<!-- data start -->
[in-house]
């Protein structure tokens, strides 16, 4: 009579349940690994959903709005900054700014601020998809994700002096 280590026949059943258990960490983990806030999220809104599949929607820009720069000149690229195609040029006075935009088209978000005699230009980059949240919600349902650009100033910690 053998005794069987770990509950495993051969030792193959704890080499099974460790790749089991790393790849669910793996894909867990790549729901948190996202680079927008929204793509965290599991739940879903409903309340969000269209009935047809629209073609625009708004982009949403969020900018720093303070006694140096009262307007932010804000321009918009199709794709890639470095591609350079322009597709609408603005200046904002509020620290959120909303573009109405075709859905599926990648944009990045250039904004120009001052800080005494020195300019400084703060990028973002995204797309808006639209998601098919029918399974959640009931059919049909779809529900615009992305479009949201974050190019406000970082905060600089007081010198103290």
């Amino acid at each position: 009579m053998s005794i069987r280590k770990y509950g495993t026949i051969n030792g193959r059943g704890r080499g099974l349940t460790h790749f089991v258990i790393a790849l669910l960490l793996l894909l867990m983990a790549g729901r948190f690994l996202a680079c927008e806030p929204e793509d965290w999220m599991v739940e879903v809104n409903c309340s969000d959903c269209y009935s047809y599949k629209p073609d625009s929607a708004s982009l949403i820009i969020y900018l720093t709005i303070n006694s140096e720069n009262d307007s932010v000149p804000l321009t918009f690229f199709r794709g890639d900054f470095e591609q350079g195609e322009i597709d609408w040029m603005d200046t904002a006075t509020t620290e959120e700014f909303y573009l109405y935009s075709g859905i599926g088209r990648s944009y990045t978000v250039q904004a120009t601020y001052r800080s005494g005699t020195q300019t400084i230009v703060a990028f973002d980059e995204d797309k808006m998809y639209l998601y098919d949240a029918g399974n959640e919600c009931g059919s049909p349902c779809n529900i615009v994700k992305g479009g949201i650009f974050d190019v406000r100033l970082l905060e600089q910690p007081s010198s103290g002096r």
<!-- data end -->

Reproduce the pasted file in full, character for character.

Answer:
[in-house]
């Protein structure tokens, strides 16, 4: 009579349940690994959903709005900054700014601020998809994700002096 280590026949059943258990960490983990806030999220809104599949929607820009720069000149690229195609040029006075935009088209978000005699230009980059949240919600349902650009100033910690 053998005794069987770990509950495993051969030792193959704890080499099974460790790749089991790393790849669910793996894909867990790549729901948190996202680079927008929204793509965290599991739940879903409903309340969000269209009935047809629209073609625009708004982009949403969020900018720093303070006694140096009262307007932010804000321009918009199709794709890639470095591609350079322009597709609408603005200046904002509020620290959120909303573009109405075709859905599926990648944009990045250039904004120009001052800080005494020195300019400084703060990028973002995204797309808006639209998601098919029918399974959640009931059919049909779809529900615009992305479009949201974050190019406000970082905060600089007081010198103290």
């Amino acid at each position: 009579m053998s005794i069987r280590k770990y509950g495993t026949i051969n030792g193959r059943g704890r080499g099974l349940t460790h790749f089991v258990i790393a790849l669910l960490l793996l894909l867990m983990a790549g729901r948190f690994l996202a680079c927008e806030p929204e793509d965290w999220m599991v739940e879903v809104n409903c309340s969000d959903c269209y009935s047809y599949k629209p073609d625009s929607a708004s982009l949403i820009i969020y900018l720093t709005i303070n006694s140096e720069n009262d307007s932010v000149p804000l321009t918009f690229f199709r794709g890639d900054f470095e591609q350079g195609e322009i597709d609408w040029m603005d200046t904002a006075t509020t620290e959120e700014f909303y573009l109405y935009s075709g859905i599926g088209r990648s944009y990045t978000v250039q904004a120009t601020y001052r800080s005494g005699t020195q300019t400084i230009v703060a990028f973002d980059e995204d797309k808006m998809y639209l998601y098919d949240a029918g399974n959640e919600c009931g059919s049909p349902c779809n529900i615009v994700k992305g479009g949201i650009f974050d190019v406000r100033l970082l905060e600089q910690p007081s010198s103290g002096r």